Rev. C. Hanko
Prof. Schilder Comes to America
Editor’s Notes—Prof. Schilder of the Netherlands was unjustly cast out from his churches over various doctrinal differences, just as Rev. Hoeksema had been from his. The two men formed a bond because of this common ground. When Dr. Schilder came to this country, as Rev. Hanko tells us, the rest of the denomination also received him as a friend and a brother, even though he differed with our churches on the covenant. This friendship later soured, but too late to save the churches a great deal of grief.
In 1939, Prof. Klaas Schilder of the Netherlands was invited by William B. Eerdmans of the well-known Eerdman’s Publishing Company, and another prominent member of the CRC to come to the USA. A rather extensive schedule had been arranged for a preaching and speaking tour through our country.
Now for some time discussions had been carried on in the Netherlands by means of pamphlets and brochures on such subjects of self examination, the two natures of Christ, the covenant and common grace. As to the last two subjects, those of common grace and the covenant, Prof. V. Hepp of the Free University of Amsterdam, who represented the segment of the followers of Dr. Abraham Kuyper, and Prof. Schilder of the Kampen Theological School, who represented the segment that followed the Afscheiding of 1834, were engaged in a discussion.
When some of the professors of Calvin Seminary became aware of Dr. Schilder’s coming, they were afraid that sleeping dogs would be aroused, especially in regard to the subject of common grace. They published a notice in the church papers, The Banner and De Wachter, warning the churches not to allow Prof. Schilder on their pulpits.
The result was that when the professor arrived in America, he discovered that most of his scheduled appointments had been canceled. Somewhat in disgust, somewhat in frustration, he called upon Rev. Hoeksema to have a talk with him, since Hoeksema did not agree either with Dr. A. Kuyper’s common grace. The result was that a conference of our ministers who were in the area, was held in Rev. Hoeksema’s living room. A very pleasant evening was spent especially in exchanging experiences in the conflict our churches had experienced here in America and the struggle that was going on in the Netherlands. Soon a number of speaking engagements were arranged by our various churches.
Thus it came about, quite unexpectedly, that Prof. Schilder came into contact with all of our ministers and congregations. He was a congenial person, pleasant to have in our homes; we all enjoyed his visit. Also the members of our congregations were impressed by his speeches. True, he had a speech impediment, which, along with the fact that he spoke in Dutch, made it a bit difficult to follow him, but it was refreshing to hear him. He was well received.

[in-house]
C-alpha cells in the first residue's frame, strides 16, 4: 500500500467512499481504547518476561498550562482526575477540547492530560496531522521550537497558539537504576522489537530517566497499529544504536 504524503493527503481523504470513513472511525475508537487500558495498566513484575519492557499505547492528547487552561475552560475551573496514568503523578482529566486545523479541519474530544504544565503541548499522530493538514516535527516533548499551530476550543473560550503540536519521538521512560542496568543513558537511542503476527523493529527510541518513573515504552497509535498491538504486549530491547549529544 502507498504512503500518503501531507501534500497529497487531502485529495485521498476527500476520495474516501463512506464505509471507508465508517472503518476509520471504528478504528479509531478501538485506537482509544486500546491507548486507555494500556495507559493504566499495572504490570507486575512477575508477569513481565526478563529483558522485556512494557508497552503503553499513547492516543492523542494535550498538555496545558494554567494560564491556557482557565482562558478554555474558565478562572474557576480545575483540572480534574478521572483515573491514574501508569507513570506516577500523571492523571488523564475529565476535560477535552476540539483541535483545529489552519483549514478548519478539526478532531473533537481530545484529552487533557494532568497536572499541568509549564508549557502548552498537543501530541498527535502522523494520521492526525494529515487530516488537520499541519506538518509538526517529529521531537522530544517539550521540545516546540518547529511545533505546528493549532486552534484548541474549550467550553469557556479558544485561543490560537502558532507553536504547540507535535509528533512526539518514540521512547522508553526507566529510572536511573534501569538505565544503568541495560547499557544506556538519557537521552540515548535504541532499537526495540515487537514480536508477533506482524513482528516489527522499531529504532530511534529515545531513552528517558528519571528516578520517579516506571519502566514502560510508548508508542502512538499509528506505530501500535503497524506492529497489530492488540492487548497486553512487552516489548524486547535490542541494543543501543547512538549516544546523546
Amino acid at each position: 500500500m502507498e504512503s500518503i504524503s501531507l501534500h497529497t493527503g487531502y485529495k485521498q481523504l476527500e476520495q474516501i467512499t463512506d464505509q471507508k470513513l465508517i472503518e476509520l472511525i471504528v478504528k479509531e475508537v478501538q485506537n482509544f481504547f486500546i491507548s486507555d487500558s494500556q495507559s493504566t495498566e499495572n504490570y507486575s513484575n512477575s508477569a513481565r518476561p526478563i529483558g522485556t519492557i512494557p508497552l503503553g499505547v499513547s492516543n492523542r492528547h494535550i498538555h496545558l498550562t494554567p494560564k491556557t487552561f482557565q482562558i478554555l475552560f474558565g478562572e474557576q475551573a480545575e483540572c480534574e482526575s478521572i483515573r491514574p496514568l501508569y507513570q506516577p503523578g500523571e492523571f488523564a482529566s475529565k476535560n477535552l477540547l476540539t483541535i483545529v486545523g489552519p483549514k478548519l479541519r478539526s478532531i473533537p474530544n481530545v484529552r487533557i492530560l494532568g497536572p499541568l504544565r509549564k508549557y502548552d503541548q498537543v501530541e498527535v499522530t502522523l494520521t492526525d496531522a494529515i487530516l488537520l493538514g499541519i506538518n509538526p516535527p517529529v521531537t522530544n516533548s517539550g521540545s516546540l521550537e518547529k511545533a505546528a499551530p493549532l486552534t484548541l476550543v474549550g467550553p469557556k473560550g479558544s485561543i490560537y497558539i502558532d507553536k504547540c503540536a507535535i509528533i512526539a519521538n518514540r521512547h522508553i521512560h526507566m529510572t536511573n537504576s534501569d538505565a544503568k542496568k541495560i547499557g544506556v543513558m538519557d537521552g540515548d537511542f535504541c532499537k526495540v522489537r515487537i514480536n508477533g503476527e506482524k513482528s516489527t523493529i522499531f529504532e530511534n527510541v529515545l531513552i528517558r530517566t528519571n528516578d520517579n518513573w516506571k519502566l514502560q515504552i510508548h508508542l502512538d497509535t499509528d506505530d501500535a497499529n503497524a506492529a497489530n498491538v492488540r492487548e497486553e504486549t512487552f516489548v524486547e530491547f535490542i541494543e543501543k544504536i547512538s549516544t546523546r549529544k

I was still in Manhattan at the time of his visit. He did come and speak for us there. In one of our conversations he said, “I despise your covenant view.” I said to him, “That’s mutual.” I figured our churches would never get along with him for any length of time. Yet it appeared that the ministers of classis west were especially impressed by his friendliness and his intelligence. One of them made the remark that it grieved him to see that a greater light than Rev. Hoeksema had risen among us even while the latter was still living.
Rev. Hoeksema was no less attracted to the professor. It should be understood that in a sense Rev. Hoeksema was a loner. True, this was partly due to his character, his determination to be well prepared for any important event, and his peculiar position in defense of the truth. He was virtually a lone warrior, and he was very much aware of it. At times he would complain, “I’m all alone. I have no intimate friend, none whatever.” His closest colleague was Rev. Ophoff. He loved him dearly, admired him for his faithful and determined stand for the truth, and would defend him when anyone tried to say anything against him. Yet Rev. Ophoff was younger than he and did not think himself equal to his colleague. All the other ministers were younger, with the possible exception of Rev. Vos, but he also was his former student.
read the whole article (and whole series) here:
http://www.prca.org/current/Beacon%20Li ... htm#memoir